Summary of a Standard Portrait Lighting Setup
This is just a short brief summary of a standard portrait lighting. You can see the full two page article here.
- An incident light meter will be extremely useful to set each light to a known result, to know what each light is doing to implement your desired lighting ratio.
- One main light, in a large umbrella or softbox, around 40 or 45 inches size is good. Position it close to the seated subject, fabric about 32 to 36 inches (0.8 to 0.9 meter) from subject to a softbox. For a reflected umbrella, pretty much as close as possible to still keep it out of sight of the lens. The subject should almost be able to reach out and touch that pole. Mounted about 45 degrees high and wide from the subject, meaning from the subjects face at 12 o’clock to the camera, the main light is toward 10:30 or 1:30 o’clock. And as much as about 45 degrees higher than the nose, to make a little shadow beside and under the nose. The fill light will fix it.
- Camera at least 6 or 7 feet (2 meters) from subject is best for portrait perspective. Don’t get too close, the perspective worsens. Then zoom in with a longer lens to frame subject as desired. I’m usually at 8 or 10 feet.
- Fill light very frontal on the subject, perhaps raised above the camera (to be very frontal). Or slightly in front of the camera. It must be back near the camera for the lens to see around it out of sight. Maybe the fabric edge nearly touching the lens to be as frontal as possible. Use a lens hood and don’t let a reflected umbrella flash aim into the lens. The fill light’s job is to lighten the main light facial shadows the lens sees without adding a second set of shadows itself. Less fill intensity is more contrast (the gradient tones are darker), or more fill intensity is flatter light. Did I mention the fill should be frontal?
- To set a good general-purpose portrait lighting ratio, meter the lights individually (only one turned on at a time), by holding the meter under the subject's chin, aimed at the light. For example, set the main light power to meter f/5.6 + 7/10 EV. Set the fill light to be f/4 + 7/10 EV to f/4 + 4/10 EV, specifically to be 1 to 1.3 EV less than the main for a known and good lighting ratio. You can simply subtract if metering tenths, very easily in your head. Then aimed at the camera, meter the main and fill lights together for the camera exposure, which will be around f/8. If you don't want to use f/8, start with the main light different, with fill still 1 to 1.3 EV lower. But f/8 is a good depth of field, and ISO 100 and f/8 and 1/200 second (maximum sync speed) will keep out all the ambient room light (because incandescents or fluorescents are typically off-color). Meaning, a test picture in the ambient light should be near solid black if the flashes are not triggered.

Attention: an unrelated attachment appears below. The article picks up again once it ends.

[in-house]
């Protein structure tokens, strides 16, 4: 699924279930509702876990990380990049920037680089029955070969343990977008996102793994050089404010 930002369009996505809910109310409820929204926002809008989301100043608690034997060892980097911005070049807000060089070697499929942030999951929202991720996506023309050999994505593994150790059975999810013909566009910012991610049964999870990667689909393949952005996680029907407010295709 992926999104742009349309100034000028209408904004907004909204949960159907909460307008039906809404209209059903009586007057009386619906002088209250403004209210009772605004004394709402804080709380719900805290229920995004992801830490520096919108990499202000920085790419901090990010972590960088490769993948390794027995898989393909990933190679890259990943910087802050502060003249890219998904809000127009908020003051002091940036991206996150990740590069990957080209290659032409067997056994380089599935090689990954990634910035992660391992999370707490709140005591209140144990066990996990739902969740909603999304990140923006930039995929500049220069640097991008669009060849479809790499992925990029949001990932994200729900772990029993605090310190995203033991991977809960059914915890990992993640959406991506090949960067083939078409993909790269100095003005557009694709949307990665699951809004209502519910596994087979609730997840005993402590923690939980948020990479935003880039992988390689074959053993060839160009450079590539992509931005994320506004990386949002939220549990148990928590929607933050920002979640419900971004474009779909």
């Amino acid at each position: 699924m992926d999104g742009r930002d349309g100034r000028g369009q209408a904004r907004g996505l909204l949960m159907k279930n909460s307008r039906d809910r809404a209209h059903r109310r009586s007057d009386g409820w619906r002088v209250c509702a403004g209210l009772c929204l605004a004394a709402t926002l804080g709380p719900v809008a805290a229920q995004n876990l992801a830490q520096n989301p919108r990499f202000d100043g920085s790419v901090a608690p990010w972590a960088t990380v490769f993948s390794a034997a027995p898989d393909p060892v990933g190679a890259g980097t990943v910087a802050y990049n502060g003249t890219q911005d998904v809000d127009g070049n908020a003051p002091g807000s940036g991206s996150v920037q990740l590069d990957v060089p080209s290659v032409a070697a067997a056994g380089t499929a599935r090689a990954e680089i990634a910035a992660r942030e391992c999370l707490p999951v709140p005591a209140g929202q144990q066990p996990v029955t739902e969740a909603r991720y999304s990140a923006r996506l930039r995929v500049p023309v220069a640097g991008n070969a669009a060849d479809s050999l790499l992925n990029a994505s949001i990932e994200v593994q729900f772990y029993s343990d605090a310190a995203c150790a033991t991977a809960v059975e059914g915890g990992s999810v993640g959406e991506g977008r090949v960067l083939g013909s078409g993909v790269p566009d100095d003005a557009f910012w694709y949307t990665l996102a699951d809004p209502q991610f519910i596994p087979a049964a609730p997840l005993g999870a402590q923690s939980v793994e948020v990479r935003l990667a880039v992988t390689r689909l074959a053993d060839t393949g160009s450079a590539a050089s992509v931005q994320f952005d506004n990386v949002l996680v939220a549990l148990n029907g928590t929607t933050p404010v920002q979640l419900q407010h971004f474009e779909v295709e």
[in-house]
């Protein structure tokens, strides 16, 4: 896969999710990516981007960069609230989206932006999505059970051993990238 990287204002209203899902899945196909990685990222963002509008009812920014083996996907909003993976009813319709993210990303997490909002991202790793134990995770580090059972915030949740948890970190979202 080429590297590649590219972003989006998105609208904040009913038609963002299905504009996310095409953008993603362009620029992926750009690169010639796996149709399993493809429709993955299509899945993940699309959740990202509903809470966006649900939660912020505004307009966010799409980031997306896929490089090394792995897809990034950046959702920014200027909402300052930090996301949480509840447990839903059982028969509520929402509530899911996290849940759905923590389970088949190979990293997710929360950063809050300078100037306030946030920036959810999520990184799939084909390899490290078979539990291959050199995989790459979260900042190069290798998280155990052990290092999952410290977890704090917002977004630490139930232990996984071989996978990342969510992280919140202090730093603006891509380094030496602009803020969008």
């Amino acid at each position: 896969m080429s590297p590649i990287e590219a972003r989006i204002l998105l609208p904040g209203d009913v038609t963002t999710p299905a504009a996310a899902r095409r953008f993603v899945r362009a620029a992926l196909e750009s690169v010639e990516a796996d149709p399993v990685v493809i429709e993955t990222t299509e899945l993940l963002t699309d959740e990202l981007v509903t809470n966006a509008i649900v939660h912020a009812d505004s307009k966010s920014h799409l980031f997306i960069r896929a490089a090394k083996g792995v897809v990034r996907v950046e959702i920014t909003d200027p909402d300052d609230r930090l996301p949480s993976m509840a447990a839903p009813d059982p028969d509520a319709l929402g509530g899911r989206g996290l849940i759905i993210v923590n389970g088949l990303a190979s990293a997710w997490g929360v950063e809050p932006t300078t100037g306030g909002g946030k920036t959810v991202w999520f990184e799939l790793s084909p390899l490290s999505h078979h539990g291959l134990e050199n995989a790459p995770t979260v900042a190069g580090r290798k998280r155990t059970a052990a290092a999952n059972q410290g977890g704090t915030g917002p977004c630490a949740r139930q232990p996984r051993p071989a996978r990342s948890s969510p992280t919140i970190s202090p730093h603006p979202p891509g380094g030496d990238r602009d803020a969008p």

- If a background light is used (mounted down behind the subject’s back to hide it), and meter at the background’s surface. If it is colored, normally set it to near the metered main light level. If it’s white, maybe 0.5 to 1 EV brighter can intentionally clip it to make it very white 255 (which should be back a few feet from the subject). Otherwise, white with no background light will come out gray (further from the lights). Medium Gray is good, you can make it be any tonal shade of gray with the light power, lighter or darker.
- For the three lights above, you can set their level by meter before the subject arrives, and already know what you’ll get every time. But a hair light is an exception which depends on the hair color. Meter it near the hair (remember inverse square law) at more or less about the main light level, EXCEPT light blond hair must be substantially less light, and very dark hair has to be substantially brighter than main. Maybe 1 EV or more different. Take a couple of test shots making power adjustments judged by eye, then remember what you learn about hair color and hair light. After you’ve worked with a few hair colors, you’ll just about already know next time.
That’s about it. There are other choices, but this is a very adequate general-purpose portrait setup. The mistake you should NOT make is two lights simply placed either side of the camera, which is NOT a main and frontal fill concept. And if they are equal intensity, that’s flat lighting and normally worse. The presence of fill’s dim shadow gradients is intentional to show shapes and curves, to add 3D.
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